Doubts surface over supply of free places for twos in Scotland

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The Scottish Government's move to increase free childcare provision comes into force this week, but two-year-olds might have to wait to take up their places.


The Scottish Government will begin to provide 600 hours of free annual childcare provision, up from 475 hours, to three- and four-year-olds this week, as part of a £280 million commitment over the next two years.

However, plans announced in January to extend this to every two-year-old from a workless household by August have been postponed by three months, and the ­Scottish Conservatives have suggested that many councils and private nurseries are struggling to meet demand.

The Scottish education secretary Mike Russell confirmed in June that the new legal duty requiring all local authorities to implement the policy for two-year-olds by this month had been postponed and will not now come into force until the end of October.

Meanwhile, several local authorities in the country have admitted in response to freedom of information requests lodged last week by the Scottish Conservatives that they do not have enough places to accommodate the two-year-olds eligible for the free childcare.

Angus, Midlothian and Moray council said they had no spare places within council nurseries, while long waiting lists in Aberdeen will see two-year-olds sent to family centres instead of nurseries.

Edinburgh council said it would be October before it finds places for all its eligible children, while South Lanarkshire said that there was ‘limited capacity’ in council nurseries, and private providers would not be offering places.

Scottish Conservative young people spokeswoman Liz Smith condemned the Government’s proposals, saying, ‘The SNP rushed out this policy in January, and now, eight months later, parents still have no idea how many of these eligible two-year-olds will actually receive free childcare and how much it will cost.

‘The Scottish Government has ordered councils to deliver on this policy but it is very clear that several are struggling to do so. Councils simply do not have enough places or sufficient accommodation.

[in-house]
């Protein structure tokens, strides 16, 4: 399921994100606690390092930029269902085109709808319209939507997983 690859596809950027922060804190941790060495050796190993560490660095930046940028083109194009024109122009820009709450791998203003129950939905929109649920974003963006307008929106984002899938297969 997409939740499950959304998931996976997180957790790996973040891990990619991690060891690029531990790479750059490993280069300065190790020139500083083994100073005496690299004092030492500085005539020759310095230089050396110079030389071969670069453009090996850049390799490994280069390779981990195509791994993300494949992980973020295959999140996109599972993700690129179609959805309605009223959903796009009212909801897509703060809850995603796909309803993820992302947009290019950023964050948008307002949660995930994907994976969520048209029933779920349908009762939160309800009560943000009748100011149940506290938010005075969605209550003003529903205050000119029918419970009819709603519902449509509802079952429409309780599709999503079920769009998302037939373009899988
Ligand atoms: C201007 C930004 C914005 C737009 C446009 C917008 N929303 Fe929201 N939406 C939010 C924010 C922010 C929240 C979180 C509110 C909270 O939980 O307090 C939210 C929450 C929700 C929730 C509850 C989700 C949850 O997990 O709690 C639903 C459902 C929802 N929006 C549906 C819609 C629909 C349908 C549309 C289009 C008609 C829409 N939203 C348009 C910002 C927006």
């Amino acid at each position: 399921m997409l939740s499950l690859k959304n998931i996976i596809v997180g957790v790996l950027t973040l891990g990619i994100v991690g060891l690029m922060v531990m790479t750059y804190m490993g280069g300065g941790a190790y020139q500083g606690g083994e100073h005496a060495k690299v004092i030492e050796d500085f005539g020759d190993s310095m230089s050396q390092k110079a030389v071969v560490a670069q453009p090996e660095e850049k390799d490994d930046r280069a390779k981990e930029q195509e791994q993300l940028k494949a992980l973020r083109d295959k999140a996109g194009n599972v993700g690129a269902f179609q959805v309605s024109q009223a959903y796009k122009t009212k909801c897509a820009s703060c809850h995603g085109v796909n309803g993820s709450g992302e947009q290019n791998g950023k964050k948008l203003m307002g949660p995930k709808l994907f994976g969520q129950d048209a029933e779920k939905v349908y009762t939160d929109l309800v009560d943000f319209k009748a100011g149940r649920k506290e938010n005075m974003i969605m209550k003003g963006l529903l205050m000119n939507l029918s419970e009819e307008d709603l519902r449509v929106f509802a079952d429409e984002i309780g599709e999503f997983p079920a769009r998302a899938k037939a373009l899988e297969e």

‘Parents in some of the poorest households in the country have now been left worrying whether their two-year-old will actually get the childcare promised to them.

‘The launch of this new policy has been an absolute shambles from the moment it was announced by the education secretary.’

The Scottish Government, meanwhile, maintained it is on track to deliver the provision it had promised for this school year. A spokesperson said, ‘Eligible two-year-olds should not miss out on the funded early learning and childcare that they are entitled to. All local authorities have confirmed to us that they are on track to deliver the expanded entitlement. In the next few weeks tens of thousands of children across Scotland will start receiving this increased provision, with more than 120,000 three- and four-year olds and vulnerable two-year-olds set to benefit over the school year.

‘While we expect local authorities to meet their statutory responsibilities, clearly it is for each of them to decide how best to do that to meet local needs, including using a mix of provision such as nurseries, family centres and childminders.  As is normal practice, most local authorities have engaged with partner providers – who currently provide on average 40% of statutory provision – to ensure provision is in place for eligible children this year.’

The Government has committed a minimum of £280 million over the next two years to expand annual funded provision to 600 hours, or just under 16 hours a week, for all three- and four-year-olds and 15 per cent of two-year-olds, and aims to extend this to the 27 per cent most disadvantaged two-year-olds by August 2015 as entitlement is widened to families receiving certain welfare benefits.

First Minister Alex Salmond said in January that the extension of childcare provision would ensure that, by August 2015, Scotland would deliver 80 million hours of childcare to pre-school children.

Minister for children and young people Aileen Campbell added, ‘The Scottish Government is committed to improving and increasing high-quality, flexible early learning and childcare that is accessible and affordable for all children and families, and which matches the best in Europe. We have now expanded funded provision for three- and four-year-olds by 45 per cent since 2007 – an increase worth up to £707 a year per child – and are extending this entitlement to thousands of our most disadvantaged two-year-olds.’

The Government also reiterated its commitment to an expanded free childcare entitlement if Scotland were to become independent. The proposal would see a universal system of 30 hours a week entitlement introduced for children from the age of one, which the Government says would benefit around 240,000 children and 212,000 families.

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